Always open to the new-and-what-if possibilities, Betty Busby creates fiber art using technological innovations and unconventional materials to create work with inviting texture. But the voice of textile roots is strong with traditional fabric, paints & dyes, needle & thread and her trusty old Singer working alongside her iPad and spun bonded nonwoven fibers.
How did you find yourself on an artist’s path? Always there? Lightbulb moment? Dragged kicking and screaming? Evolving?
Yes, I was always there. In grade school, when it came to career day, the boys aspired to be policemen, firemen, soldiers or other action figures. The girls were almost all nurses or stewardesses. Since I loved reading, I announced that I would be a book illustrator.
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Fast forward a few years. Dad was determined that I attend Princeton. But when I looked at the course catalog, there wasn’t a fine art major. So I chose the Rhode Island School of Design, causing quite a bit of kicking and screaming from the parental units!
Happily for them, my younger sister ended up at an Ivy and became a physician, redeeming the family honor.
Why textiles? Why mixed media?
Textiles are tremendously versatile. I am constantly playing with new materials and techniques, and especially value the amazing textures that can be achieved. When I go into a gallery these days, I always think that the paintings on the walls look mighty flat!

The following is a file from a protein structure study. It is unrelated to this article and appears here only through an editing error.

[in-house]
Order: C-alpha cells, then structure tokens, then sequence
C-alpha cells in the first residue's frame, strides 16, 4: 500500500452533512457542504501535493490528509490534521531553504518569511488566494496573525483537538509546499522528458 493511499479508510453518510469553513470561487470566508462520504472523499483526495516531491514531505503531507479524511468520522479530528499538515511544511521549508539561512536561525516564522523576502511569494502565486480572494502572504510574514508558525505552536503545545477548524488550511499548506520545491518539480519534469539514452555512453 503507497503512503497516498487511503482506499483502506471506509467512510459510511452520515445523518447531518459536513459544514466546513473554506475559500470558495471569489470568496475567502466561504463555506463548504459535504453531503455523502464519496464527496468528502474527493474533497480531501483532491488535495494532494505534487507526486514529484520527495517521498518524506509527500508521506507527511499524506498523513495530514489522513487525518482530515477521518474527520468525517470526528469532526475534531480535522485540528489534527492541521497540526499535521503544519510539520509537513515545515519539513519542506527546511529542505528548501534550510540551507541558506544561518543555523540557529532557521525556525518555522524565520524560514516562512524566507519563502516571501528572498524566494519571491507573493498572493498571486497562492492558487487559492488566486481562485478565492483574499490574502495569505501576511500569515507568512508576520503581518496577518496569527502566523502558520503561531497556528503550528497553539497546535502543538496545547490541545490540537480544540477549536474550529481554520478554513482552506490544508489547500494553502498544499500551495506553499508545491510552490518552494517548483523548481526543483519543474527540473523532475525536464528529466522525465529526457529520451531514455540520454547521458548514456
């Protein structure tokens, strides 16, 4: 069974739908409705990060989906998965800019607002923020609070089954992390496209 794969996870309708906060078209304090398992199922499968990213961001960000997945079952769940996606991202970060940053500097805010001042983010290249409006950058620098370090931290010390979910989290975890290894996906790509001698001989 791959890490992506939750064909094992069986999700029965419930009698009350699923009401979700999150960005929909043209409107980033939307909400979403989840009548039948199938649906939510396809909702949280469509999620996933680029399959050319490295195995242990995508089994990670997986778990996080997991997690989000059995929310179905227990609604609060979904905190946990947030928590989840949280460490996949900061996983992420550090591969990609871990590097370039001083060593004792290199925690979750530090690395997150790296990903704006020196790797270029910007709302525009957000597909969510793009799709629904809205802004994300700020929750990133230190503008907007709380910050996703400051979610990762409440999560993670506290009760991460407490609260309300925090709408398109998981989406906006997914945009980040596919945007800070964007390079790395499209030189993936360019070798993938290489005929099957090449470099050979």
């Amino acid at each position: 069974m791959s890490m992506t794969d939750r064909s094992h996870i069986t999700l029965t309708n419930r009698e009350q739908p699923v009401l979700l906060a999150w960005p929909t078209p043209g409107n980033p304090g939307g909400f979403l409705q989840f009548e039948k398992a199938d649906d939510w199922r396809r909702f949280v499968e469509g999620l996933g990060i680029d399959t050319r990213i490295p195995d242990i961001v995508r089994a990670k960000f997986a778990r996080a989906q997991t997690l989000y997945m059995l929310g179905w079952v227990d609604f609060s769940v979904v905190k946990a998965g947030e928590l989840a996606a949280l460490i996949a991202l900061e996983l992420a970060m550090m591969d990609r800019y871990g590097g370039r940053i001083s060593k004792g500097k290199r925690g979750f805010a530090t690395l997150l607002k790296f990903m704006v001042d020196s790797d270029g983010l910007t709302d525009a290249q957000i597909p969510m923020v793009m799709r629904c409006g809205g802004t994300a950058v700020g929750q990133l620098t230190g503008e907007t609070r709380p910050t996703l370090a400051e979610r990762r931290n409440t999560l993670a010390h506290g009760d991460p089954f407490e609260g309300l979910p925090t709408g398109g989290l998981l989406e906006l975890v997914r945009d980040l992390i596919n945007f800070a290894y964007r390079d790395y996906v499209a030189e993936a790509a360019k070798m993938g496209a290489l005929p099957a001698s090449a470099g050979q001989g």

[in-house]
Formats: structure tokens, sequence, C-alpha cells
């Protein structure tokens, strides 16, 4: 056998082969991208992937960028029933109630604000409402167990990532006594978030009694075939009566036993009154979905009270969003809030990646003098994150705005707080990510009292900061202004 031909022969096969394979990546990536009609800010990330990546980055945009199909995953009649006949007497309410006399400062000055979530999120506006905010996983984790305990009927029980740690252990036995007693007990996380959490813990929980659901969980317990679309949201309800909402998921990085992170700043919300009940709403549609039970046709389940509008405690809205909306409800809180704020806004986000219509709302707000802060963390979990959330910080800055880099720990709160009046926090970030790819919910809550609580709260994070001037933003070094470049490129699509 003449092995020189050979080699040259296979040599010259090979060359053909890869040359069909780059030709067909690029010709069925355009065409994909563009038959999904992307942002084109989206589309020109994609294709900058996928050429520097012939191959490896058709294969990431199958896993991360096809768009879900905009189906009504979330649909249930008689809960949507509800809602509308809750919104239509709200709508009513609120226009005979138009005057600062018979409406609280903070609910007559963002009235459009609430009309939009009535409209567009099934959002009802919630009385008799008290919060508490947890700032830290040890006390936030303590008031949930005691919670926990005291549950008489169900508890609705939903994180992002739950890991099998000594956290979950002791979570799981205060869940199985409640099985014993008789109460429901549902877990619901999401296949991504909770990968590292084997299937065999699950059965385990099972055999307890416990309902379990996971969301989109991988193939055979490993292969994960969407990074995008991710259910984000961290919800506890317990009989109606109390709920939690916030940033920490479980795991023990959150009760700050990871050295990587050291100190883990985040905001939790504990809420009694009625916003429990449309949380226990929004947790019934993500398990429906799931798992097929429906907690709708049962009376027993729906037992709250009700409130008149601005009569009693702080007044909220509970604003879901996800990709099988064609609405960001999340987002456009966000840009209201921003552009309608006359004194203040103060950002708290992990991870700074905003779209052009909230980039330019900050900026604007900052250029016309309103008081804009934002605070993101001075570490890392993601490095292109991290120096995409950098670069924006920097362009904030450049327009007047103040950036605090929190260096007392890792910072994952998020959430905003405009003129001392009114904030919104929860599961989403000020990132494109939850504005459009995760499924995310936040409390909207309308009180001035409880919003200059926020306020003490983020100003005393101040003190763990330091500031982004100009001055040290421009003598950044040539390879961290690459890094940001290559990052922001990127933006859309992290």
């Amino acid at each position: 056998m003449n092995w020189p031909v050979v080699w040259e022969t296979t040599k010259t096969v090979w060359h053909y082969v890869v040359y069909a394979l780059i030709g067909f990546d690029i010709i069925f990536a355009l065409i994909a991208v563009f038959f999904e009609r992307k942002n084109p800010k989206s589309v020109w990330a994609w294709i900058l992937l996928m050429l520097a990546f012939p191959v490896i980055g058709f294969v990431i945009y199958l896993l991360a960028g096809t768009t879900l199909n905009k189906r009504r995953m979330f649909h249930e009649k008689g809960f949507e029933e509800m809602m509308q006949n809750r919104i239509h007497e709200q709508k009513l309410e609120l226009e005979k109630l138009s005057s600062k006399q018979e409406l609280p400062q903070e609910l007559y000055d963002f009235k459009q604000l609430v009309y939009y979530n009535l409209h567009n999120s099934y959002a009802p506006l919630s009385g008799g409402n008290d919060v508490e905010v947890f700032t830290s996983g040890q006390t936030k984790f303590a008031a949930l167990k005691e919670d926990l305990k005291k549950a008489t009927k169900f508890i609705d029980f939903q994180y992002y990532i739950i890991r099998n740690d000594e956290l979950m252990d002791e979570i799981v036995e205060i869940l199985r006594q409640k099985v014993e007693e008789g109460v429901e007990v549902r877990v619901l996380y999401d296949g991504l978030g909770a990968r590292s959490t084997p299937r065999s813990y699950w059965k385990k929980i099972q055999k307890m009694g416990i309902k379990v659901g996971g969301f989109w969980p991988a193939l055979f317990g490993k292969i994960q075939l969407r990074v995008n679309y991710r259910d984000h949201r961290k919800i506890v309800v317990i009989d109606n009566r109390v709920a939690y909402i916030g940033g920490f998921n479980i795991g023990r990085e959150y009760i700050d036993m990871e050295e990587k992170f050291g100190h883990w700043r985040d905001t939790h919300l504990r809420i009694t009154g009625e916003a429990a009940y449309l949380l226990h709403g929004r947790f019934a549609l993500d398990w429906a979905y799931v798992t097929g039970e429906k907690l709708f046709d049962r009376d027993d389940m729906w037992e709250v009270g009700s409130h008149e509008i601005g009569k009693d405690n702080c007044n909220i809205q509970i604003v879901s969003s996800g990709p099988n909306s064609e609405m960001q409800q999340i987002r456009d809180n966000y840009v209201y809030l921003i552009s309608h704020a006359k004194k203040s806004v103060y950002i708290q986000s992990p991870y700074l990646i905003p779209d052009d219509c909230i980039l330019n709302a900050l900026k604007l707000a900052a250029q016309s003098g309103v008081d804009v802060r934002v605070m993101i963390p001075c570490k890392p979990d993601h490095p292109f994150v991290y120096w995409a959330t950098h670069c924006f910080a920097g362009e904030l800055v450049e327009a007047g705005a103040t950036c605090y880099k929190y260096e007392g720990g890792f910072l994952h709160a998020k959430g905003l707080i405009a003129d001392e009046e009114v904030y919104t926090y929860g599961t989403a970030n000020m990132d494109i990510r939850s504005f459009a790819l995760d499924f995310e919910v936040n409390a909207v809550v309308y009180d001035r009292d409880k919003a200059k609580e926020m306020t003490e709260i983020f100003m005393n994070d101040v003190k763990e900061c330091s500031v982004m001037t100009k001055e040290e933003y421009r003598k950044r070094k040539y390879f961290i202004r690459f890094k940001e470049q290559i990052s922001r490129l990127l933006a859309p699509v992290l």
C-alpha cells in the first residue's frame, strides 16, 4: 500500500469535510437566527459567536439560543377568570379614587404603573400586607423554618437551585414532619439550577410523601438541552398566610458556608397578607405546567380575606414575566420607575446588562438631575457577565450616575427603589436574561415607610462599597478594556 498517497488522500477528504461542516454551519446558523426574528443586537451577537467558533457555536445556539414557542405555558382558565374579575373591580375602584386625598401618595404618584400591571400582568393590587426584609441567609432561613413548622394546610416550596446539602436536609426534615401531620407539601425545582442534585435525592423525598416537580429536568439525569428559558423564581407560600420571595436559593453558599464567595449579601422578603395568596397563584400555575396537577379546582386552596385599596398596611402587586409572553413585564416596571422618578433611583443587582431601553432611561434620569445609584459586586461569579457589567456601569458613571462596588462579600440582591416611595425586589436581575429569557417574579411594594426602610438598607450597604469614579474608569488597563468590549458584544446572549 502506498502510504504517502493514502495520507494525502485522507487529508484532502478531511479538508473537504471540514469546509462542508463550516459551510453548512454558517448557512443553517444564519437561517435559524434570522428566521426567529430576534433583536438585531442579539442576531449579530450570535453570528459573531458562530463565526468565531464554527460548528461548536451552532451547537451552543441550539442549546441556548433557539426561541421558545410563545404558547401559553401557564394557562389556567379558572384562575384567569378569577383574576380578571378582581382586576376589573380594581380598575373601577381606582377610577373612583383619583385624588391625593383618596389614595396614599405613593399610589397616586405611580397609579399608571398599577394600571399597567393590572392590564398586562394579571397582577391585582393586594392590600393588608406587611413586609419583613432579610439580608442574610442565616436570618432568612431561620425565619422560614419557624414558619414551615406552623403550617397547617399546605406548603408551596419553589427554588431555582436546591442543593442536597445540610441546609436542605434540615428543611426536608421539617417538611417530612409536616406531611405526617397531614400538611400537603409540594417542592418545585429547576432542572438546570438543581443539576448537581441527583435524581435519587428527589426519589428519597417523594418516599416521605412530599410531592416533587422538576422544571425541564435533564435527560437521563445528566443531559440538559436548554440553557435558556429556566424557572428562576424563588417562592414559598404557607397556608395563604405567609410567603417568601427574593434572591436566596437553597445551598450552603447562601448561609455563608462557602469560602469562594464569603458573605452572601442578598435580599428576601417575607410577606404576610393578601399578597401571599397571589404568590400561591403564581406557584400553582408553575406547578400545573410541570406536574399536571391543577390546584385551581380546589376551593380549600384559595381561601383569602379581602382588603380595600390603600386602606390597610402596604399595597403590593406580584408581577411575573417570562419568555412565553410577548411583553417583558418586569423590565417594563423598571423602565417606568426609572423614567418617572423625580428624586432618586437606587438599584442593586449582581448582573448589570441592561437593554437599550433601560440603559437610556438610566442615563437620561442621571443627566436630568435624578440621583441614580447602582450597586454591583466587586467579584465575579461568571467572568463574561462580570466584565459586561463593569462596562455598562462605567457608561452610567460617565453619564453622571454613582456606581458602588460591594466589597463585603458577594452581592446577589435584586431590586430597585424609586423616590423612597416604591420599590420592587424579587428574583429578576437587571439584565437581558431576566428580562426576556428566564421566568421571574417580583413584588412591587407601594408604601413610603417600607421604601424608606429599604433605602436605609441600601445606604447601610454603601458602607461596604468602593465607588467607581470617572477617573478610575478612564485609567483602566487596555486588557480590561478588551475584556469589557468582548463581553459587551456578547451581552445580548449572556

Do you have a mentor?
Although I only spent the last semester of my senior year with him, my teacher Jun Kaneko has been a huge influence on my life and work. His dedication to his career and work ethic have been qualities that I have always tried to emulate. Although we have not been in actual contact for many years, he will always be an inspiration.
Which artists do you admire? What draws you to their work?
Yayoi Kusama leaps to mind. She has overcome incredible obstacles in her long career. Upon moving to the US in the late ’50’s, she pioneered full room installations and conceptual art. She was copied by many of the prominent artists of the time. She’s in her 90’s now, but continues to oversee her immensely popular Infinity Room installations all over the world.
Do you think that creativity comes naturally to people, or do you think creativity is a skill that people can learn?
I have spent quite a bit of time working with grade school children in the art room. It’s extremely gratifying, because kids that may not respond well to the traditional structure of the classroom can bloom when offered new ways to express themselves. The language and basics of art appreciation and drawing are skills that can and should be taught. However, the impulse to create new work that is beyond what has been learned is not found in all individuals. And that is fine. Art can be an enjoyable activity even if it’s not groundbreaking all the time.
When it comes to creating, are you more of a planner or an improviser? Do you visualize your finished work before you start it?
Of course I visualize the piece before starting; however, I leave myself open to changing it at any time during the process.
What is the spark that inspires you to begin new work?